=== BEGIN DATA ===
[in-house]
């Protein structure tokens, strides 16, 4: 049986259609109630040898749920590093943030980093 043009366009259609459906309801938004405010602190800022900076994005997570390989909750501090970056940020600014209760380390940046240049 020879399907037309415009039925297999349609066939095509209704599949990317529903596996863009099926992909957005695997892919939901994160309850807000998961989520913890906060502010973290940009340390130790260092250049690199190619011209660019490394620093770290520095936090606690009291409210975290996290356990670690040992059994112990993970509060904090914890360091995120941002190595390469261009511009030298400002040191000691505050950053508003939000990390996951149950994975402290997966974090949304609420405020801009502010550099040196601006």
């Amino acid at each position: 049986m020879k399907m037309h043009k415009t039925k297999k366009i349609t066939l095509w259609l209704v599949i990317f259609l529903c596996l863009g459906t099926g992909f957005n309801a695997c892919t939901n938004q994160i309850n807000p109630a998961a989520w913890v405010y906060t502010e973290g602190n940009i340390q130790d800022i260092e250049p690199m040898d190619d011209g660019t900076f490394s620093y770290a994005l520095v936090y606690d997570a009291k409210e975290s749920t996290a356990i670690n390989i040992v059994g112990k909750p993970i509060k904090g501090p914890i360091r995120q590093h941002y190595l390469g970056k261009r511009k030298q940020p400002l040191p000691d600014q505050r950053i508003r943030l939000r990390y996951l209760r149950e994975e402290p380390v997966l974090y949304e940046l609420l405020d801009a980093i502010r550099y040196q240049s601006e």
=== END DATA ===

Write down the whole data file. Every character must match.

[in-house]
């Protein structure tokens, strides 16, 4: 049986259609109630040898749920590093943030980093 043009366009259609459906309801938004405010602190800022900076994005997570390989909750501090970056940020600014209760380390940046240049 020879399907037309415009039925297999349609066939095509209704599949990317529903596996863009099926992909957005695997892919939901994160309850807000998961989520913890906060502010973290940009340390130790260092250049690199190619011209660019490394620093770290520095936090606690009291409210975290996290356990670690040992059994112990993970509060904090914890360091995120941002190595390469261009511009030298400002040191000691505050950053508003939000990390996951149950994975402290997966974090949304609420405020801009502010550099040196601006």
């Amino acid at each position: 049986m020879k399907m037309h043009k415009t039925k297999k366009i349609t066939l095509w259609l209704v599949i990317f259609l529903c596996l863009g459906t099926g992909f957005n309801a695997c892919t939901n938004q994160i309850n807000p109630a998961a989520w913890v405010y906060t502010e973290g602190n940009i340390q130790d800022i260092e250049p690199m040898d190619d011209g660019t900076f490394s620093y770290a994005l520095v936090y606690d997570a009291k409210e975290s749920t996290a356990i670690n390989i040992v059994g112990k909750p993970i509060k904090g501090p914890i360091r995120q590093h941002y190595l390469g970056k261009r511009k030298q940020p400002l040191p000691d600014q505050r950053i508003r943030l939000r990390y996951l209760r149950e994975e402290p380390v997966l974090y949304e940046l609420l405020d801009a980093i502010r550099y040196q240049s601006e």